The UK government is considering moving environmental taxes in residential electricity bills to residential gas bills to encourage electrification, the Financial Times reported Sept. 30.
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Environmental and social obligation taxes make up around a quarter of the average residential electricity bill, according to energy regulator Ofgem. The average UK electricity bill in 2020 was around GBP700 ($943)/year, while customers on dual fuel bills paid an average of GBP585/year for the power component.
"We want to encourage people to take up technologies such as heat pumps and electric vehicles," the Department for Energy and Industrial Strategy told S&P Global Platts Sept. 30.
"Affordability for consumers and taxpayers will be at the heart of our approach, as will ensuring protections remain in place for the most vulnerable," BEIS said, a response to fears that moving around GBP150-GBP175/year from power to gas bills would exacerbate the current hike in household gas costs.
"No decisions have been taken on our approach," the ministry said.
In a December 2020 energy white paper, the government said it would launch a call for evidence on energy consumer funding, fairness and affordability.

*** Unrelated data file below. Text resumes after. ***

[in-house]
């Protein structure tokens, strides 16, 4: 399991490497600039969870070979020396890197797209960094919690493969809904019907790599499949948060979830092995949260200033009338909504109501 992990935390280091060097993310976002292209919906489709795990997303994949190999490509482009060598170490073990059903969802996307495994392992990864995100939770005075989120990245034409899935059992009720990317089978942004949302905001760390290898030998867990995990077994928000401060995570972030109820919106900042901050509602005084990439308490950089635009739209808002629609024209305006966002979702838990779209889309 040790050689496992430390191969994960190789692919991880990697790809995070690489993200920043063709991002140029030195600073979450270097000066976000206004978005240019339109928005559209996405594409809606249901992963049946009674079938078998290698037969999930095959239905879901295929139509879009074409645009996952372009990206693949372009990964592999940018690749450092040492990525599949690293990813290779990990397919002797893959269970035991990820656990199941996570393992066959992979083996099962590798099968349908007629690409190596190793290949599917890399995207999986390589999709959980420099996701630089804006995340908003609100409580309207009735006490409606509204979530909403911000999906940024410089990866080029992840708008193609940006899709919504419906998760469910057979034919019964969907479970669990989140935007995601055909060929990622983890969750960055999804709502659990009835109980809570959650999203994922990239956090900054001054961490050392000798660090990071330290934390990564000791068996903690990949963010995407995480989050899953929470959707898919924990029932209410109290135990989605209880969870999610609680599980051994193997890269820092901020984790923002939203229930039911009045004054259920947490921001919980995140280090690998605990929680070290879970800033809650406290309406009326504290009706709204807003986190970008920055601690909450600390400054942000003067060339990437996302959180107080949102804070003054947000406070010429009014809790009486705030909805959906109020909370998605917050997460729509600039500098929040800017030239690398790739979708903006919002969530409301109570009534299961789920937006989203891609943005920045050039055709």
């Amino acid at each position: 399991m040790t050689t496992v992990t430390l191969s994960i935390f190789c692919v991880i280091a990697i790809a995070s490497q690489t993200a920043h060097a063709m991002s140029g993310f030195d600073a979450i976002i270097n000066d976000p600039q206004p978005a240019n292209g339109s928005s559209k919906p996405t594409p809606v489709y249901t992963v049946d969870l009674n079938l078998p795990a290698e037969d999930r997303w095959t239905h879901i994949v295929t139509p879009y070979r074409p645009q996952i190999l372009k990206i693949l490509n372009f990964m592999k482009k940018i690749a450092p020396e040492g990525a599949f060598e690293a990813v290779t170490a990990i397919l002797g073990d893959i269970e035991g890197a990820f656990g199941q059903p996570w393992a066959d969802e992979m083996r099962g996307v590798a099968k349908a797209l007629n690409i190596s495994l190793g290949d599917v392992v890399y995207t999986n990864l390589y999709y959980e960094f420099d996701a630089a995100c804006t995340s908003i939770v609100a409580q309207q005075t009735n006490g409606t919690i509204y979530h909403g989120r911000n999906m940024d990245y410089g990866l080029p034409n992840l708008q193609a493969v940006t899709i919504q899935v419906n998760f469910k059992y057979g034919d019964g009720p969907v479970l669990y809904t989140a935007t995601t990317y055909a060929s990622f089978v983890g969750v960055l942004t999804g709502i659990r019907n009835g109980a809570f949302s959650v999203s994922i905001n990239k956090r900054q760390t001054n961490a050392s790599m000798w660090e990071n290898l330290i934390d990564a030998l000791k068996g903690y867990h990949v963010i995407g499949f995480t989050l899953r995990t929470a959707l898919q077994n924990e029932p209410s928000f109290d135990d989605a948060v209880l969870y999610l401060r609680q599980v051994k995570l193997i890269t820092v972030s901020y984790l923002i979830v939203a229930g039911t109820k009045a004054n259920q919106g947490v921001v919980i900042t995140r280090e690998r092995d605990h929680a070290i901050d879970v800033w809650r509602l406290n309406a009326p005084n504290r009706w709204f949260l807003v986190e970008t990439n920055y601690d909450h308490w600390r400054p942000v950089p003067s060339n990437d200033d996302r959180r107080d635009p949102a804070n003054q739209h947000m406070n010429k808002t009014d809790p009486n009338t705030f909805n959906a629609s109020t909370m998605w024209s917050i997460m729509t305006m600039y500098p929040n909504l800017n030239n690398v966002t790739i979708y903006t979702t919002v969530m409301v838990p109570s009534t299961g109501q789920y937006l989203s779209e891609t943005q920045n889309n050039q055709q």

How costs are apportioned between electricity and gas "can incentivize or disincentivize" consumer behavior that drives decarbonization, it said.
Moving household consumers away from natural gas is a central challenge in the government's net zero ambitions.
Prime Minister Boris Johnson's November 2020 10-point climate change plan included GBP1 billion of funding this year to support energy efficiency in homes and public buildings, and a target to install 600,000 electric heat pumps every year by 2028.
In April, the government announced its sixth carbon budget to reduce emissions by 78% by 2035 compared with 1990 levels.
A boom in flexible generation assets would be needed to support deployment of heat pumps and the recharging of around 15 million electric vehicles by 2030, it said.